Tuesday, September 25, 2012

Overview and Review: Dead or Alive 5 Collector’s Edition (w/pics)

Controller shown for scale

            Quite a few years ago, I remember hearing about a fighting game that had breast physics. Honest to goodness breast physics. By today’s standards, such a claim is not a unique thing. Many games now have weight and bounce added to the female characters’ breasts, but back when the original Dead or Alive implemented such effects, breasts in video games were mostly known for their hard-edged polygonal appearance and their rock solid immobility. As amused and as curious as I was, I did not purchase DOA. There were many other fighting games on the market and the new presumably gimmicky breast game was not enticing enough to warrant a purchase.
             That all changed when I saw DOA 2 Hardcore for sale at a ridiculously low used price at Gamestop. The gimmick had finally hit the right price point. I can honestly say that I was VERY pleasantly surprised that the breast physics were merely the hook to get me to start playing the very excellent and fun Dead or Alive.
            Many years later, DOA 5 is using the same exact hook to try and ensnare a market share in a very crowded genre. Let’s see how well the hook part of DOA 5’s Collector’s Edition release holds up.

Contents of Collector’s Edition (Gamestop Exclusive):
1) DOA 5
2) Premium Embossed Steel Case Packaging
3) Exclusive Hardcover Art Book
4) Premium Swimsuit Costumes
5) Official Soundtrack
6) DOA 5 Poster
7) Bunny/Angel Swimsuits (Gamestop Exclusive Pre-Order Bonus)


            The Premium Embossed Steel Case comes packaged inside of a mostly translucent plastic sleeve. The sleeve has information on the game and the Edition’s contents printed on the back. This part is not translucent. The front of the sleeve has a few necessary Sony logos, the game’s title, and the game’s rating. Most of the front is translucent. The sleeve is held onto the steel case by tape applied to the top and bottom of the case. The tape is fairly easy to remove but can leave a few spots of glue residue.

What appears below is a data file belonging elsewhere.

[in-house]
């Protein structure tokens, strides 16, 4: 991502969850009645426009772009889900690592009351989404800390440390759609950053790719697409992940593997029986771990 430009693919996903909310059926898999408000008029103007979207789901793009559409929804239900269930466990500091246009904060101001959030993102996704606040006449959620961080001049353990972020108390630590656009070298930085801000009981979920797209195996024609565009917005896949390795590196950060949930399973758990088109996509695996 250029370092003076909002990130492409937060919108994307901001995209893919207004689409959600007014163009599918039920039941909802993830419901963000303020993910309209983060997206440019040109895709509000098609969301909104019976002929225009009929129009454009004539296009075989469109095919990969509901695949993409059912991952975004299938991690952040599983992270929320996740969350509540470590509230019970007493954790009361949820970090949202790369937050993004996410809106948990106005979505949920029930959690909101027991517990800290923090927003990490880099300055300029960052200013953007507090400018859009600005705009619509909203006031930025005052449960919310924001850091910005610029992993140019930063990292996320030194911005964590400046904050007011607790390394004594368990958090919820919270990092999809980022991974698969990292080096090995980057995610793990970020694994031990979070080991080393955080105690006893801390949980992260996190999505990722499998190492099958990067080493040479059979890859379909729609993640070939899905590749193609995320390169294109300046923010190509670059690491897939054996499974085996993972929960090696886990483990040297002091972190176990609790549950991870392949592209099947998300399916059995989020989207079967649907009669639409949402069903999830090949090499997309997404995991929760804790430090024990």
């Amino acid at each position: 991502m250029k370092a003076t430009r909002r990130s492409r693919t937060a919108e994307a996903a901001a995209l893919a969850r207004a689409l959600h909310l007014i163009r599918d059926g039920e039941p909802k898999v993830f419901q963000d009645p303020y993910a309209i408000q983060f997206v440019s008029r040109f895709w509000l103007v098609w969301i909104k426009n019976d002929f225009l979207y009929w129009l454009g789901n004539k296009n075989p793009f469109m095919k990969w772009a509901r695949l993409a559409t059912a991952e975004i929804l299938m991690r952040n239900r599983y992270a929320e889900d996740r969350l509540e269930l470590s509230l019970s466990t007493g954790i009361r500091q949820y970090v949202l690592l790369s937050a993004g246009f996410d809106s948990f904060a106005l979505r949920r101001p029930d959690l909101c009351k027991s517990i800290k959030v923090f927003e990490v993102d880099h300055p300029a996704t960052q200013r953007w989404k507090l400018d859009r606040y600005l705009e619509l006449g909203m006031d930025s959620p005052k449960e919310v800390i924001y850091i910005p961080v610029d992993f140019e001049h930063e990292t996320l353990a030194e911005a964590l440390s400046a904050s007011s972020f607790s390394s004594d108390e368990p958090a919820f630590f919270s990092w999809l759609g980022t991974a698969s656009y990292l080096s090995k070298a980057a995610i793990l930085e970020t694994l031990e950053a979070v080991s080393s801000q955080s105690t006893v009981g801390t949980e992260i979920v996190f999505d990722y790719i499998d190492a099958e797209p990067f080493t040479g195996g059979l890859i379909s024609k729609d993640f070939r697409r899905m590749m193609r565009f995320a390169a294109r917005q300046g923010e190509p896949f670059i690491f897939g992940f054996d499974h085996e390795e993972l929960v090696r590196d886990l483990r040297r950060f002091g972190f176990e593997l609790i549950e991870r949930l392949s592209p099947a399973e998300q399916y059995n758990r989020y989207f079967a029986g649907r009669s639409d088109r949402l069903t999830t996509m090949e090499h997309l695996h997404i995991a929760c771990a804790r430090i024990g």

The sleeve fits tightly and, I believe, will probably lightly scratch up the gloss on the steel case’s paint application. Another detriment to the sleeve is that it can hide potential damage to the steel case underneath. 


More Dents

Still more Dents

            My steel case, for example, was an absolute mess. I don’t exactly know whom to blame for this. Was it Gamestop’s fault for mishandling the Collector’s Editions? Was it the shipper’s fault for not treating the packages well? Was it Tecmo’s fault for not shipping the collector’s editions with adequate packaging protection? Was it the fault of the steel case’s designer for making a structurally weak steel case? I’m sure that blame could easily be attributed to one or all of the aforementioned parties. The sad truth, though, is that it doesn’t matter who is to blame because, in the end, it does not make my steel case look any less terrible.
            The steel case opens from either the back or the front. The front has an embossed number 5 against a sweat-covered black background and the back has the game’s non-embossed title against the same sweat-covered black background.

            The inside of the case has a plastic tray that holds the Collector’s Edition’s contents in a series of layers. The tray holds all of the items securely and comes with small thumb cutouts to help you remove the contents.